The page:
Encyclopedia Astronautica
Lagrangian Interplanetary Shuttle Vehicle

Credit: NASA
American manned Mars expedition. Study 1985. A Lagrangian approach to Mars exploration was proposed in June 1985. This would use the L1 sunward point of equal Earth/Moon/Sun gravity to assemble and refuel a large Interplanetary Shuttle Vehicle spacecraft.

After being boarded by a crew brought up from earth in a small shuttle, the ISV would maneuver into a series of moon/earth flybys. These would be used to sling the spacecraft toward Mars with minimal propellant expenditure. A further modest propulsive burn would park the ISV at the Mars/Sun L1 point. Such a reusable Interplanetary Shuttle Vehicle would provide a home for astronauts on the voyage to Mars and back, and be more flexible than the Mars Cycler concepts, at the expense of a modest propellant requirement. The concept was demonstrated using the ISEE-3 satellite in 1998.

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Associated Countries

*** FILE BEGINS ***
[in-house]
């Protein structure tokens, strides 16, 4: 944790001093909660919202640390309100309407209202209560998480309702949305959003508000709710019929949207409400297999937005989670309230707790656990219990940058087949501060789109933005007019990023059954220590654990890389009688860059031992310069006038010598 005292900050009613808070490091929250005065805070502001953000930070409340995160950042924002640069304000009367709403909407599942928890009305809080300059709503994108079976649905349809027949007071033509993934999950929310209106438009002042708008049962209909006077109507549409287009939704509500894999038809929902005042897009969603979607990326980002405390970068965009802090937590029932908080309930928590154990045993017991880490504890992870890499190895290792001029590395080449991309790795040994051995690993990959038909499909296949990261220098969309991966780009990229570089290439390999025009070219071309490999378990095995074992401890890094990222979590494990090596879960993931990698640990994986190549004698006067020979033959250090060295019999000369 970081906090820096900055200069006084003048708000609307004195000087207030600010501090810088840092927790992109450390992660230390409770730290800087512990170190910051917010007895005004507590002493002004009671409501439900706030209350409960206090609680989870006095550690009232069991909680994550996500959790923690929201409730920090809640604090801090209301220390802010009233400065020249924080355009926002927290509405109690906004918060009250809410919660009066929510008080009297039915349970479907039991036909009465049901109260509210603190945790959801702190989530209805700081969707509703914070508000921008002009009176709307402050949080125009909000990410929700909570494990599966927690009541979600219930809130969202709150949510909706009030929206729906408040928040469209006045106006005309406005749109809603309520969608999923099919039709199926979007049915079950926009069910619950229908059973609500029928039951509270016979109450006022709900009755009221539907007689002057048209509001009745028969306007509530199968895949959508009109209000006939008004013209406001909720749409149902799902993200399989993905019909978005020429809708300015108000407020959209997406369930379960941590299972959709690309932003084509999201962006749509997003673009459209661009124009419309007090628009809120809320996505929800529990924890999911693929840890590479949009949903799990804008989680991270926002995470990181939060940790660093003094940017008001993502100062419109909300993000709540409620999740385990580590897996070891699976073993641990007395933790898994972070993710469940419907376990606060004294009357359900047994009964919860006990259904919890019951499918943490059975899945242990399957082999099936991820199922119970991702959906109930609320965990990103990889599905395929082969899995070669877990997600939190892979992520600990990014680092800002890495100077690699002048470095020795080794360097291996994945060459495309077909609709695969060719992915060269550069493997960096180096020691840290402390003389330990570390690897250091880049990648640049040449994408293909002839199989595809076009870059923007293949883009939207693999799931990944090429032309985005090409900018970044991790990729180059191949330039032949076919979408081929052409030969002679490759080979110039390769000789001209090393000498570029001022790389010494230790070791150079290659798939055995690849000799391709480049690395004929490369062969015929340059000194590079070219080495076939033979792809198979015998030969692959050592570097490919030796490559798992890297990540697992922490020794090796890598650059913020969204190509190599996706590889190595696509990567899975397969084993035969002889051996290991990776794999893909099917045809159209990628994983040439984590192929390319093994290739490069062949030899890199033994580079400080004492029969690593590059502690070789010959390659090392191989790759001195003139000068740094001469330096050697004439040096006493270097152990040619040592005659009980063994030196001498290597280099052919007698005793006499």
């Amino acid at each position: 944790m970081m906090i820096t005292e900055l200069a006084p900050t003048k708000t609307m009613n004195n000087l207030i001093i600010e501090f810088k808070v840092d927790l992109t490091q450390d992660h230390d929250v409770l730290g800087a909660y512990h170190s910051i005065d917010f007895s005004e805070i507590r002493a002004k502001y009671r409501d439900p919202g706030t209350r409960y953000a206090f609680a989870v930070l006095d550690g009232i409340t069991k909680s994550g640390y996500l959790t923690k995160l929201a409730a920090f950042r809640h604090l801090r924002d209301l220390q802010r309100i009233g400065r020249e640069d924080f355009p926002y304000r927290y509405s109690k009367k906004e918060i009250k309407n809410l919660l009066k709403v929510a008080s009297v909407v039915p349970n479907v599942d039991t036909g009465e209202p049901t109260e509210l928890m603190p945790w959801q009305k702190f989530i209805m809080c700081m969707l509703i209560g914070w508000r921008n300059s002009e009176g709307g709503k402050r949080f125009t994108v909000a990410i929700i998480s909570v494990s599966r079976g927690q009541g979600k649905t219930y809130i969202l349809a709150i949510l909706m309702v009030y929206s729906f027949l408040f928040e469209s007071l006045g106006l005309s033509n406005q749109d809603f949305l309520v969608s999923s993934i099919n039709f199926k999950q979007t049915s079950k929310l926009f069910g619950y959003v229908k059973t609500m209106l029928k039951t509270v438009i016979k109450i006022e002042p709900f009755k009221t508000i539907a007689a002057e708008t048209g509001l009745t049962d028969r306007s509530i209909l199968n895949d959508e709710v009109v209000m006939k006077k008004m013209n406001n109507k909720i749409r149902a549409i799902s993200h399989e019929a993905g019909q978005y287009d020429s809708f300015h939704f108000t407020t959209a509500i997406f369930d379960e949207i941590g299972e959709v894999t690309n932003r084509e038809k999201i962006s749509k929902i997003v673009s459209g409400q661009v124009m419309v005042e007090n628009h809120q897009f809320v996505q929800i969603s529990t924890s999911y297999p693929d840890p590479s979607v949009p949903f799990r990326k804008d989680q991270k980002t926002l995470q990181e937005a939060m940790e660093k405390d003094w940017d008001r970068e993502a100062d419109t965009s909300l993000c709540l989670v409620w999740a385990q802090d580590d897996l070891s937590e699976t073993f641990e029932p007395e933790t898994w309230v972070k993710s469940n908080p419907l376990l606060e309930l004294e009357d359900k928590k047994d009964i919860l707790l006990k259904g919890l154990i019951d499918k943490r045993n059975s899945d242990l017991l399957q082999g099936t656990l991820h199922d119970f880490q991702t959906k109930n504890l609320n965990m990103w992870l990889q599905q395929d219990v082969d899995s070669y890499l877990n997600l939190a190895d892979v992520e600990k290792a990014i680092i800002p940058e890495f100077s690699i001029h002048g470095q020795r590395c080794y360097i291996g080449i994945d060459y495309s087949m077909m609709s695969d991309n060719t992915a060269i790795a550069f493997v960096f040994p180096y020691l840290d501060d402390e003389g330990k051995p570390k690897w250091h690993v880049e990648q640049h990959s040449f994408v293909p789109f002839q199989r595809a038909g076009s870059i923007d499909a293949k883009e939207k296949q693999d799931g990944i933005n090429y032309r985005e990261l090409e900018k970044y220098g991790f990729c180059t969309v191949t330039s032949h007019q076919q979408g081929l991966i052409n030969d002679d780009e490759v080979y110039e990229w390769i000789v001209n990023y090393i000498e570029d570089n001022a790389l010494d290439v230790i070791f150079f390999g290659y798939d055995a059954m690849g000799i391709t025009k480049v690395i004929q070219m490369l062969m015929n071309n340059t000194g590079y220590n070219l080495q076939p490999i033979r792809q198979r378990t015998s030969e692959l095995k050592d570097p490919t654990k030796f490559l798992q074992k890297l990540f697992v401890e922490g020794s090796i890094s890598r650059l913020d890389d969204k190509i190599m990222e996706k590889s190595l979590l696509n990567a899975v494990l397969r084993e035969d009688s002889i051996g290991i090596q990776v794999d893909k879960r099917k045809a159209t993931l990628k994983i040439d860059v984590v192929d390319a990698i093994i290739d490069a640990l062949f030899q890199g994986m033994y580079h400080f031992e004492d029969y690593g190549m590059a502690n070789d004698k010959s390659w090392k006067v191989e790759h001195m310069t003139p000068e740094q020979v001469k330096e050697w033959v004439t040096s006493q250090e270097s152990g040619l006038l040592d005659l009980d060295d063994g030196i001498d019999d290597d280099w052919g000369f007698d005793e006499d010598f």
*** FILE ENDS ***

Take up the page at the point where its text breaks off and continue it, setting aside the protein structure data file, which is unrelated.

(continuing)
See also
  • Mars Expeditions Since Wernher von Braun first sketched out his Marsprojekt in 1946, a succession of designs and mission profiles were seriously studied in the United States and the Soviet Union. By the late 1960's Von Braun had come to favour nuclear thermal rocket powered expeditions, while his Soviet counterpart Korolev decided that nuclear electric propulsion was the way to go. All such work stopped in both countries in the 1970's, after the cancellation of the Apollo program in the United States and the N1 booster in the Soviet Union. More...

Associated Manufacturers and Agencies
  • NASA American agency overseeing development of rockets and spacecraft. National Aeronautics and Space Administration, USA, USA. More...

  • Portree, David S. F., Humans to Mars: Fifty Years of Mission Planning, 1950 - 2000, NASA Monographs in Aerospace History Series, Number 21, February 2001.

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